Japan Geoscience Union Meeting 2016

Presentation information

International Session (Oral)

Symbol S (Solid Earth Sciences) » S-IT Science of the Earth's Interior & Techtonophysics

[S-IT06] Interaction and Coevolution of the Core and Mantle

Mon. May 23, 2016 10:45 AM - 12:15 PM 304 (3F)

Convener:*Satoru Tanaka(Department of Deep Earth Structure and Dynamics Research Japan Agency for Marine-Earth Science and Technology), Taku Tsuchiya(Geodynamics Research Center, Ehime University), Chair:Kenji Ohta(Department of Earth and Planetary Sciences, Tokyo Institute of Technology), Takashi Yoshino(Institute for Study of the Earth's Interior, Okayama University)

10:45 AM - 11:00 AM

[SIT06-07] Grain boundary diffusion of siderophile elements in lower mantle phases

*Takashi Yoshino1 (1.Institute for Study of the Earth's Interior, Okayama University)

Keywords:siderophile element, lower mantle, grain boundary diffusion

Abundance of siderophile elements, especially platinum group elements, in the Earth’s mantle, is fairly higher than that expected from the distribution coefficients between Fe alloy and silicate minerals determined at low pressure. There are several explanations to solve this problem. The most popular hypothesis is late veneer. The amounts of siderophile elements would have been supplied after the core was formed by later meteorite bombardment. The other possible explanation is that before the core separation re-equilibration of Fe alloy and silicate minerals was established at the bottom of magma ocean. So far we have not paid attention to the siderophile element process after core formation. Hayden and Watson (2007) studied grain-boundary diffusion of siderophile elements through polycrystalline MgO at 2.5 GPa, and suggested that the diffusivities were high enough to allow transport of a number of siderophile elements over geologically significant length scales (tens of kilometres) over the age of the Earth. It means that grain-boundary diffusion as a potential fast pathway for chemical communication between the core and mantle. However, the dominant mantle mineral is not periclase but bridgmanite at the core-mantle boundary. In this study, grain boundary diffusion of W and Re in bridgmanite aggregates is determined.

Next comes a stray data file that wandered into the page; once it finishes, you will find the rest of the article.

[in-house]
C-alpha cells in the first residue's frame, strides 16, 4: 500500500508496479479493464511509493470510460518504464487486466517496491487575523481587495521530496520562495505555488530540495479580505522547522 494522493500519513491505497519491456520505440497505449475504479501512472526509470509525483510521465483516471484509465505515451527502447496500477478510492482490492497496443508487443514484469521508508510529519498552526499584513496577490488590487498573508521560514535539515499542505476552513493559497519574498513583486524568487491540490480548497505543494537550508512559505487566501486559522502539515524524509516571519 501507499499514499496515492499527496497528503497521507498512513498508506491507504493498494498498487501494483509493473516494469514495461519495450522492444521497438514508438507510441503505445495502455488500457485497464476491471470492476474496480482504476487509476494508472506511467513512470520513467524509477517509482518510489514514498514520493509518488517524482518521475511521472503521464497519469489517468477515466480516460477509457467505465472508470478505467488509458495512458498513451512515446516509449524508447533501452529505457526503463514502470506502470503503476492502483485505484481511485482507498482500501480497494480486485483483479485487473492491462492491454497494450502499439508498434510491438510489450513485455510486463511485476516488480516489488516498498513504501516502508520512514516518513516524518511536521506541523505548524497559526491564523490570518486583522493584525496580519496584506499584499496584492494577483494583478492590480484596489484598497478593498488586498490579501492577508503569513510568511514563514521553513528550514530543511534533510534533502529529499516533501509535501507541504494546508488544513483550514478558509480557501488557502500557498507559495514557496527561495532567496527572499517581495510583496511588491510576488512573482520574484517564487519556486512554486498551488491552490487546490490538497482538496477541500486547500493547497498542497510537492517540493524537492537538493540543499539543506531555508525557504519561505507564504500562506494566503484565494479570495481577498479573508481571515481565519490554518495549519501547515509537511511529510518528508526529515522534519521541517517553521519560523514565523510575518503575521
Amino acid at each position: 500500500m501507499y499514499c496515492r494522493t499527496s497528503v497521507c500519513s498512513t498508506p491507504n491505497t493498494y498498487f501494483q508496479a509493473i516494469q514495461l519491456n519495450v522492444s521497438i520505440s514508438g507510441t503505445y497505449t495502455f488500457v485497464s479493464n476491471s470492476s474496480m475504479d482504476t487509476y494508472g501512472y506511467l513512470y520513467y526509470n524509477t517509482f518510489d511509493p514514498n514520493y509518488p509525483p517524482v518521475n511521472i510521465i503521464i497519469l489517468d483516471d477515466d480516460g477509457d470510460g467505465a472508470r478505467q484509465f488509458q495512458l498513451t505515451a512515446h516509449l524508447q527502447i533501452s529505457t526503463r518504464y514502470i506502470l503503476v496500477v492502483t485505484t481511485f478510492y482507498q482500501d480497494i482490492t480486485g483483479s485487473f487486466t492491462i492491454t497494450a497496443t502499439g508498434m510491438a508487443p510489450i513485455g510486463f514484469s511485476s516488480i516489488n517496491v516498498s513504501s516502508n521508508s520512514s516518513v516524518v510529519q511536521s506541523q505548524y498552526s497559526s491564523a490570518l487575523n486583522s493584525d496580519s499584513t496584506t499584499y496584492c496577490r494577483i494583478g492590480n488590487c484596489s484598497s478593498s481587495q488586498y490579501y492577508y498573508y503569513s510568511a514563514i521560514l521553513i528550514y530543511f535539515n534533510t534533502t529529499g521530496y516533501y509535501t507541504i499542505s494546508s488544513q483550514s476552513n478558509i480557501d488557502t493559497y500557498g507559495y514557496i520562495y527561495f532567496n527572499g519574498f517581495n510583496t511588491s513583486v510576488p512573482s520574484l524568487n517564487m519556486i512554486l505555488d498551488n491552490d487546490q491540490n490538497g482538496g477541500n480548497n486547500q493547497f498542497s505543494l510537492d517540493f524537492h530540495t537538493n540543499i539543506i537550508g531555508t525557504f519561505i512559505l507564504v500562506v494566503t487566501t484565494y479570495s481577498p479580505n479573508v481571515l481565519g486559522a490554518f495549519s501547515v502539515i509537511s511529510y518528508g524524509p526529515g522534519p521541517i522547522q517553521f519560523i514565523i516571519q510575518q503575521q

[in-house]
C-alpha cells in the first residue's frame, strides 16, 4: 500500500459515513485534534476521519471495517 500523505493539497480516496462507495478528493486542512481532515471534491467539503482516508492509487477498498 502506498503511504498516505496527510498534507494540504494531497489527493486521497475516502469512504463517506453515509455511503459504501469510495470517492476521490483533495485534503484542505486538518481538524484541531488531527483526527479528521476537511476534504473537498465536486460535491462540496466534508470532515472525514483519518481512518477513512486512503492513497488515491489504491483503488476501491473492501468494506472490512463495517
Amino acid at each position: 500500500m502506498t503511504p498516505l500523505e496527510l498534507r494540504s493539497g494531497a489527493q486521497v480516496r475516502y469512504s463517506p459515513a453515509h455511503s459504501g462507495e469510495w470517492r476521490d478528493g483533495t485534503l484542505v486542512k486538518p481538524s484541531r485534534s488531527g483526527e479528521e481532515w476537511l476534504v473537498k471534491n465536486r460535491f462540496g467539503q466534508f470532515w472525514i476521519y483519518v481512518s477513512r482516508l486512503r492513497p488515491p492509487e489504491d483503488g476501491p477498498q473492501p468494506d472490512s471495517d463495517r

The starting material for experiments to determine the grain boundary diffusion was mixture of San Carlos olivine or orthopyroxene with Mg#90 and 3 wt.% Al2O3 and Pt powder. Synthesis experiments of aggregates of postspinel or bridgmanite with tiny amount of Pt particle were conducted in a Kawai-type multianvil press at 25 GPa and 1873K. The synthesized aggregates were sliced into several disks with a few hundreds of micrometers. The disk was sandwiched by diffusion source (meta foil). This mixture was placed in an MgO cylinder. Hot-press and diffusion experiments were also performed using a Kawai-type multianvil press at 25 GPa and 1873 or 2073K. Experimental durations were more than 20 hours. The concentration of W and Re in the Pt sink was quantified using electron microprobe analyzer. The diffused siderophile element was recorded by the Pt particles behaving here as sink, which are implanted in the aggregate. A semi-infinite model for diffusion was used to calculate D from the concentration profile. The effective diffusivities of W and Re, which includes grain boundary effect were around 10-16 or 10-14 m2 s-1 at 1873K for bridgmanite and postspinel. These effective diffusivities are several orders of magnitude slower than the published diffusion data for MgO aggregates. On geological scales and for coarse-grain rocks, siderofile element diffusivity in grain boundaries is not fast enough to induce chemical interaction at the core-mantle boundary. The relative large grain size of mantle rocks will ensure a very limited siderophile element transport by effective diffusion, and a good conservation of siderophile element in the Earth's core. However, to estimate more reliable grain boundary diffusivities at the core-mantle boundary, more knowledge on effect of temperature and pressure on the siderophile element diffusivities is needed.